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Readers who love the classical Indian dance form of kathak will find much to like in this lyrical first novel. This work of fiction is set in 16th century Rajasthan, a land so parched that “a child of five is likely never to have seen rain,” as Anjali Mitter Duva observes in the opening sentence.
The story begins and ends with the monumental events of rainfall, and these serve as bookends to this tale of how young Adhira is dedicated to the temple, and becomes a devdasi (servant of god). Her father, Gandar, the temple dance master, has no doubt that it is Adhira’s destiny to be a temple dancer. “We do not choose our lives …. We do what we are meant to do, and we do so with joy.” He dismisses his wife’s concerns summarily, his faith unwavering. Gandar’s love of dance is echoed in the beauty of the author’s prose:
“When I opened my eyes, I thought I saw a thousand deities looking down at me. They seemed to have stepped away from the walls and to have taken on color and movement.
They were seated on the heads of cobras, emerging from lotus flowers, surrounded by auras of light. They held maces, conch shells, garlands of pearls. On their heads were peacock feathers, crescent moons, third eyes. I faltered for a moment, wondering if I had really called them forth.”
Duva’s skillful rhythm of writing causes the dance to merge with the words: “He put his hand on the horse’s flank. Dha dhin dha kita dha dhin dha. Mahendra reached up farther and caught a handful of mane.” The ensuing word pictures come alive with movement.
And what of the devdasi? Was Adhira a victim, oppressed and exploited, preyed upon by landowners and priests like the despicable Sai Prasad? Or did her marriage to a deity rather than a single man provide her with greater autonomy in the position she occupied, financially supported by the state, and far more in control of her destiny than her sister, a housewife? The author seems to suggest that both might have been true to some extent, while acknowledging that she has “taken some liberties” with historical fact. I felt that a keener student of the history of ideas would populate the interior lives of these women differently. Would a woman who chooses sati question the power of the priest, or the dedication of her daughter to the temple? Some of these anachronistic portrayals highlight the difficulty of doing good historical fiction.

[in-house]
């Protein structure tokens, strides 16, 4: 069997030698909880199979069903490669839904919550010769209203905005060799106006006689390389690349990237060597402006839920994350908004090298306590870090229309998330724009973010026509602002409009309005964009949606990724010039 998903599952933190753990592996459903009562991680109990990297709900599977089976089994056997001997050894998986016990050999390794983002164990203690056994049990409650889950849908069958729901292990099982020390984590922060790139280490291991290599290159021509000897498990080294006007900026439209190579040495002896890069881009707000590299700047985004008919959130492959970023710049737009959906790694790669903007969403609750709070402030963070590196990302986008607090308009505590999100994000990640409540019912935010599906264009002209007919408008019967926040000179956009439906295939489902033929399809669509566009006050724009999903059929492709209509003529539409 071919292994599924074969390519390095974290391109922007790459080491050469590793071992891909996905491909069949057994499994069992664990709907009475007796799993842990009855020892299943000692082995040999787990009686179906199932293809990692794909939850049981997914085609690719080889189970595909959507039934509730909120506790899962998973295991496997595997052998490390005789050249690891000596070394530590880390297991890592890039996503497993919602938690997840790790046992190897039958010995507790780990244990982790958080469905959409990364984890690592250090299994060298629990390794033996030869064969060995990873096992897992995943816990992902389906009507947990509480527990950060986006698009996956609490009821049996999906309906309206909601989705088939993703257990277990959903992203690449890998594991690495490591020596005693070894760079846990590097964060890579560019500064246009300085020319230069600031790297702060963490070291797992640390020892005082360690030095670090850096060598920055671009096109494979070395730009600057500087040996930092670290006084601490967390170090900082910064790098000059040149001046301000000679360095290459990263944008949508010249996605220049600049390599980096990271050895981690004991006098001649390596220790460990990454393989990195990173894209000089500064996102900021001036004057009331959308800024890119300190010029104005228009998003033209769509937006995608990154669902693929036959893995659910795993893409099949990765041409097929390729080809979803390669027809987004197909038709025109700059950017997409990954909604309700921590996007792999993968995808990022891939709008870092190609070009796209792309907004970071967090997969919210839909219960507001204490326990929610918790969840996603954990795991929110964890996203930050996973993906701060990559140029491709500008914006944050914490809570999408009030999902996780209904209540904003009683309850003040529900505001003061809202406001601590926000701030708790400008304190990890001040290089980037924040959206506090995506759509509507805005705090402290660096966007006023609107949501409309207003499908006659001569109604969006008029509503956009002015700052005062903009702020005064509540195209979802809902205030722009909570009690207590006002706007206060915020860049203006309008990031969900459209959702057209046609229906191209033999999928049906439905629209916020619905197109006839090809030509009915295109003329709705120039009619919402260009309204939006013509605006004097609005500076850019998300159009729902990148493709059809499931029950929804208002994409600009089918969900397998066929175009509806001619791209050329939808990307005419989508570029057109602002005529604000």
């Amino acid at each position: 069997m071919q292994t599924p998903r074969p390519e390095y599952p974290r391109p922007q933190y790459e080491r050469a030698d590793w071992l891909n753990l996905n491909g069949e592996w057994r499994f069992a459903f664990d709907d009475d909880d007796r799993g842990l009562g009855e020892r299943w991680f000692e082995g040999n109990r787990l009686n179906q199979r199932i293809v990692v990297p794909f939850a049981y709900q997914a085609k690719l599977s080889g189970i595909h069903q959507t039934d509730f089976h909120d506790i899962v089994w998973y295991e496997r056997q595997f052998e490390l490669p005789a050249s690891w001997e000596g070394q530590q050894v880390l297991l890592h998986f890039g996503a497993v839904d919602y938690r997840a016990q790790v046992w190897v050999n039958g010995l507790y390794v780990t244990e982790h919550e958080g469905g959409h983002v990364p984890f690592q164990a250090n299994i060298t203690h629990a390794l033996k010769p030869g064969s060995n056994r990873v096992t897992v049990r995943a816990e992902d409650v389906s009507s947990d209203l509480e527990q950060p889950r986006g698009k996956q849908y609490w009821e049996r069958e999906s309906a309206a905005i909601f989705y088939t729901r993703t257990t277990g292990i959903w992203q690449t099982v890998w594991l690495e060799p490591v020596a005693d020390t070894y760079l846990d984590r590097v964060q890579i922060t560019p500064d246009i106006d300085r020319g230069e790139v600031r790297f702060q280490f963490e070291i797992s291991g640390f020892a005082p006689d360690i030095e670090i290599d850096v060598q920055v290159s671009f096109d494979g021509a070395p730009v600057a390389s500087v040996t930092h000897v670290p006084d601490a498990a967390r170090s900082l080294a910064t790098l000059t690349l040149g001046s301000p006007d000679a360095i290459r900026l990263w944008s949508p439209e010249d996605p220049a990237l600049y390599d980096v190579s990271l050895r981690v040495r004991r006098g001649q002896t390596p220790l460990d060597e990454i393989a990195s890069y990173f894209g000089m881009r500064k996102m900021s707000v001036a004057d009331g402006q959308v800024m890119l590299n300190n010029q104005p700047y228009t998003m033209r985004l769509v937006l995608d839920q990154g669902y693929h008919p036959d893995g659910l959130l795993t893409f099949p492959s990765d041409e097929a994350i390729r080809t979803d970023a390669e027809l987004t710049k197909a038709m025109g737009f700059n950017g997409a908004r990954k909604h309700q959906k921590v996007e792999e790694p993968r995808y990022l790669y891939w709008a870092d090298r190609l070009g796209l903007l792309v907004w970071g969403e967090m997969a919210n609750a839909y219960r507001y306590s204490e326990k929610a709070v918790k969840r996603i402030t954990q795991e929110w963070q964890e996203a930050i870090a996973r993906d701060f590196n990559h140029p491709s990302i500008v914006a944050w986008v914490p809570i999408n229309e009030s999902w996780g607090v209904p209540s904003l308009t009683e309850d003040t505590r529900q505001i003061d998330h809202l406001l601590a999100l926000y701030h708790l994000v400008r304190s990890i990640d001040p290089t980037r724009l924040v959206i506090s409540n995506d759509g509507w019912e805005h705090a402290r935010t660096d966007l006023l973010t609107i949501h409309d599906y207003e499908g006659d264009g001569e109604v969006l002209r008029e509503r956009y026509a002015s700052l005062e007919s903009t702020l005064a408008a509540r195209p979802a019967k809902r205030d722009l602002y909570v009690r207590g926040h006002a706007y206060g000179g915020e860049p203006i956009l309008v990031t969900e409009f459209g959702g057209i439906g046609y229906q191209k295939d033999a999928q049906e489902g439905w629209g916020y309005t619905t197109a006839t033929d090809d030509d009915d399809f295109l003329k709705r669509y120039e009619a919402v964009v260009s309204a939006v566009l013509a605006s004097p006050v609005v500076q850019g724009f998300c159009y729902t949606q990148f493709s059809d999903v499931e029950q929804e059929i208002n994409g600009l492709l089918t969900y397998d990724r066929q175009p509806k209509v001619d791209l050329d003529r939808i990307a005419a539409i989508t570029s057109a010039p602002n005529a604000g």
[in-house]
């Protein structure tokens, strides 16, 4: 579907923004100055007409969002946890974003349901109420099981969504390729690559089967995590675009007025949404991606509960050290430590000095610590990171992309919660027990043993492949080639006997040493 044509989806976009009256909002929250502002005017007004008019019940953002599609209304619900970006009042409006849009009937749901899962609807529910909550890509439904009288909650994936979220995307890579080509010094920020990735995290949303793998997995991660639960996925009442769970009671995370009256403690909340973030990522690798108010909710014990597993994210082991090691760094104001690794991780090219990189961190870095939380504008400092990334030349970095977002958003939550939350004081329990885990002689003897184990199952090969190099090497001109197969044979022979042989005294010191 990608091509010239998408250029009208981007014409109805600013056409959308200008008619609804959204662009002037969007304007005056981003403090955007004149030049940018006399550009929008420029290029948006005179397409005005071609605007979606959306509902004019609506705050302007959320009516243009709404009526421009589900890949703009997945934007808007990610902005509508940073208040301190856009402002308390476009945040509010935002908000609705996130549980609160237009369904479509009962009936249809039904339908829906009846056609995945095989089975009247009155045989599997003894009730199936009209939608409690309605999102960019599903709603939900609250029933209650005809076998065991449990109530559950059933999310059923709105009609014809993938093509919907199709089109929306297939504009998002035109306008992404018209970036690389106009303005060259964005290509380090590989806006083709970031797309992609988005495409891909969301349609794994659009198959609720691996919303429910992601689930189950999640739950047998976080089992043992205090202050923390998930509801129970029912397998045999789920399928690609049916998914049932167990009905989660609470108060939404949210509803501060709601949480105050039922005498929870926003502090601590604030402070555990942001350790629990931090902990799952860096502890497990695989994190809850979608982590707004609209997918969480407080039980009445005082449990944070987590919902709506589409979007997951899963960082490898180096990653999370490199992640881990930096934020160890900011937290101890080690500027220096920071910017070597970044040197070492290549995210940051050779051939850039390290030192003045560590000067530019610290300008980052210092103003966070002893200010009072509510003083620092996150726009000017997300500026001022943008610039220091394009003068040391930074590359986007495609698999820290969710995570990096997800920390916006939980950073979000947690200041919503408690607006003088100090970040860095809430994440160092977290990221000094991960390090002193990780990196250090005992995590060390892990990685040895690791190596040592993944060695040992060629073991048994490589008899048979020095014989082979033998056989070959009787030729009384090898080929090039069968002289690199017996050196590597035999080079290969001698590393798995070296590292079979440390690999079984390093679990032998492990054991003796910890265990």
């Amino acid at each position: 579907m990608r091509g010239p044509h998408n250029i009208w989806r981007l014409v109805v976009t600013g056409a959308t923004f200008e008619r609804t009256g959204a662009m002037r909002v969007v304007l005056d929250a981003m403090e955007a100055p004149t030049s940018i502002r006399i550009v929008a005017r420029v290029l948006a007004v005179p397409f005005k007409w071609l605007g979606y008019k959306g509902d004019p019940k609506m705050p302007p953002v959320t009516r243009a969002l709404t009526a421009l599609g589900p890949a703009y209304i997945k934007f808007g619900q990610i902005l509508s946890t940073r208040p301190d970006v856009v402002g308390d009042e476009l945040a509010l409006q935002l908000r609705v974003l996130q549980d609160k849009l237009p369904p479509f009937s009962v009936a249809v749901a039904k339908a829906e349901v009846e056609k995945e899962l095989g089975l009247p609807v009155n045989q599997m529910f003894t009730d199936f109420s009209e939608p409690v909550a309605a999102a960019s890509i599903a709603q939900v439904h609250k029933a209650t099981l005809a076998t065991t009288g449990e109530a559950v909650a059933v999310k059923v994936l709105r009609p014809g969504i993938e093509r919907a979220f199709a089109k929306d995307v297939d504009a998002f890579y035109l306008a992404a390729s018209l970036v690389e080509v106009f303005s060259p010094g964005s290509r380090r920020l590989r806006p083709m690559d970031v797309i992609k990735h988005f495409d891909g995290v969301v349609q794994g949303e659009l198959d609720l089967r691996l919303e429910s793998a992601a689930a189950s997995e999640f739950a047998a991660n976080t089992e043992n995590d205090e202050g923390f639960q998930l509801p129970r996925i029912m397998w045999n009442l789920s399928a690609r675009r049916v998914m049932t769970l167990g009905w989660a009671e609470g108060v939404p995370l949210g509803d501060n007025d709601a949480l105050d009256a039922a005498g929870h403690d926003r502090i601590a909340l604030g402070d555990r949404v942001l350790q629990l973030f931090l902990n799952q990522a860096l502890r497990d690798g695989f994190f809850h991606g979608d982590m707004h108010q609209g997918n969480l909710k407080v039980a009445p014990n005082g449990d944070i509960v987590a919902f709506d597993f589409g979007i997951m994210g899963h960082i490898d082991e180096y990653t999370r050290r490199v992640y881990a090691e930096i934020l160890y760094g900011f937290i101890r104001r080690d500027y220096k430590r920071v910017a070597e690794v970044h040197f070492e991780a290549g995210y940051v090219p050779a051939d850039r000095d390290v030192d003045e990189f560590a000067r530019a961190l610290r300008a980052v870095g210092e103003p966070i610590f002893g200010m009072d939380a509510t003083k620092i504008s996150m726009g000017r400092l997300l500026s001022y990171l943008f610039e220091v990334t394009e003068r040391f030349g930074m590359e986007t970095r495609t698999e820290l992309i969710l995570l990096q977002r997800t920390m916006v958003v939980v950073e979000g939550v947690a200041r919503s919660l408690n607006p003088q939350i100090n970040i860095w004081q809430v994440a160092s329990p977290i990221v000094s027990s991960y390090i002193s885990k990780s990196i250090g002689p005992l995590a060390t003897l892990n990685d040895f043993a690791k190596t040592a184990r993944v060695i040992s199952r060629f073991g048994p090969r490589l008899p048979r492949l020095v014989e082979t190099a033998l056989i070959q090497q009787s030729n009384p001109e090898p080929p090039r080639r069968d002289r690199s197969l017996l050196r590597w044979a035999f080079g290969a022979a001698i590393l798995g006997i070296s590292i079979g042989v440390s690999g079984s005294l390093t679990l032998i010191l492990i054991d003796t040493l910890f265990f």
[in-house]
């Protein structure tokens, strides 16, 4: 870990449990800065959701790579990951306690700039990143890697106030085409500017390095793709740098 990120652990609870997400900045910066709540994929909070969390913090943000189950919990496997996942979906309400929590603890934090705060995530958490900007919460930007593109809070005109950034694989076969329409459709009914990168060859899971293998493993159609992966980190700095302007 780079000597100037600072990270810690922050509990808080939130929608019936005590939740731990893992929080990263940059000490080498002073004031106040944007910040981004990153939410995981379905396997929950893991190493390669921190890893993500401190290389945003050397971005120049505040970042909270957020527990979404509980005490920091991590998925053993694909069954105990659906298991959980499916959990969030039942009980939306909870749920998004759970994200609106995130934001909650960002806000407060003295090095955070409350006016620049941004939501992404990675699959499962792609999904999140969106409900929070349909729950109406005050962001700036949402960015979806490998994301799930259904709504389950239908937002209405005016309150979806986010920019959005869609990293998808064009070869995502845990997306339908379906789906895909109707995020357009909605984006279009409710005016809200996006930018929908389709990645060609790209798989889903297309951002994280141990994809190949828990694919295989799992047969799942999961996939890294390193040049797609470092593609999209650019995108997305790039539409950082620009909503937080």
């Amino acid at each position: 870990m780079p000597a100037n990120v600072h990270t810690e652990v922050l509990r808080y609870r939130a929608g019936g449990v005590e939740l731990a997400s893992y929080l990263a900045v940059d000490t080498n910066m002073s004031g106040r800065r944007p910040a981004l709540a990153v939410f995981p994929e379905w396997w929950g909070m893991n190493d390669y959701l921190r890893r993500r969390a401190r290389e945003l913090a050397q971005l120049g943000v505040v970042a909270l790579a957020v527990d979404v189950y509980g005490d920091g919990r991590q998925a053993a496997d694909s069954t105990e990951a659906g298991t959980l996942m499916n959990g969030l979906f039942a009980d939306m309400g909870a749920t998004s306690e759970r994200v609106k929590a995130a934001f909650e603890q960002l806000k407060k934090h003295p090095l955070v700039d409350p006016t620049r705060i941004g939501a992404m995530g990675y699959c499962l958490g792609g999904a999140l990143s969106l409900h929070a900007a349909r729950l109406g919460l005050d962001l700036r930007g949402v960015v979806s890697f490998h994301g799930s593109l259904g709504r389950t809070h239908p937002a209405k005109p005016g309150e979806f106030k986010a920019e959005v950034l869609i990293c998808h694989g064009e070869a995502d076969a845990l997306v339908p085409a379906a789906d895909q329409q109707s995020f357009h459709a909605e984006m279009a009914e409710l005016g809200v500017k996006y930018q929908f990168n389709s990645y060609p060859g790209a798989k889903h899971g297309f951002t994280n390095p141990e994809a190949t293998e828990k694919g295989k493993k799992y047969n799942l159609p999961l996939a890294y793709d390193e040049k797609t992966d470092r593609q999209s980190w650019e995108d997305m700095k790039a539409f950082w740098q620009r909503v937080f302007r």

A thread of disturbing orientalism seems to have similarly crept into the writing. Every time I read a description of “Surya the Sun” or “Vayu the Wind,” it struck a jarring note. Then there is the authorial license to fictionalize. The generalization of the word devdasi, a specific nomenclature for temple dancers associated much more with bharatnatyam than kathak might trouble some purists. The choice to sacrifice the geographic particularity and specific historic experience of these devdasis, and relocate them to the arid locale of Rajasthan adds to the “tourist appeal” of the story, but detracts from its authenticity.
I took these contradictions to author Anjali Mitter Duva, who candidly addressed some of these tensions in the writing.
How can a mother have feminist thoughts and yet contemplate sati?
The character of Girija is complex, and her actions may seem incongruous, but don’t we all know women like this? The woman who goes out in the street to fight for women’s rights and equality, then comes home to clean the house and cook dinner for her husband? In this case, sati is of course a drastic and, for most, unimaginable choice. I hadn’t originally planned on it, but at that moment in the story, it makes sense for her. Here was a woman who felt that she’d done everything she could for the people she loved. Their fates were now completely out of her hands. She was losing what little eyesight she’d ever had, her husband was gone, the whole tradition that had sustained her family, whether she liked it or not, had crumbled. And she’d always had a fascination with fire, with destruction, and with escape. It all came together not as political statement or something that I, as the author, wanted to bring up, but because it made sense for the story and the character.
A modern reader can find it hard to reconcile the sacred and the profane. How can a devadasi be sacred and yet a sanctioned provider of sexual services to wealthy patrons ?
This dichotomy, or duality, is one that has existed in Indian society for so long, and still, to some extent, exists. Not so much as sacred/profane but as revered/abused. There is still a tendency to revere the Mother—as creator, as Mother Earth, as provider of sustenance—and yet women are ogled and groped and much worse on a regular basis.
Honestly, I have a hard time with this myself. Researching and writing this book, and the next ones in the set I have planned, has allowed me to explore this issue, to illuminate some aspects of it, but I can’t claim to be providing an explanation.
Who is the imagined reader of your book?
Me. I do believe in the saying that you should write the book you want to read. Beyond that, my imagined reader is one with a curiosity and openness about the world, one who wants to be transported to another place, and one who enjoys learning as part of the reading experience.
Geetika Pathania Jain is the Managing Editor of India Currents.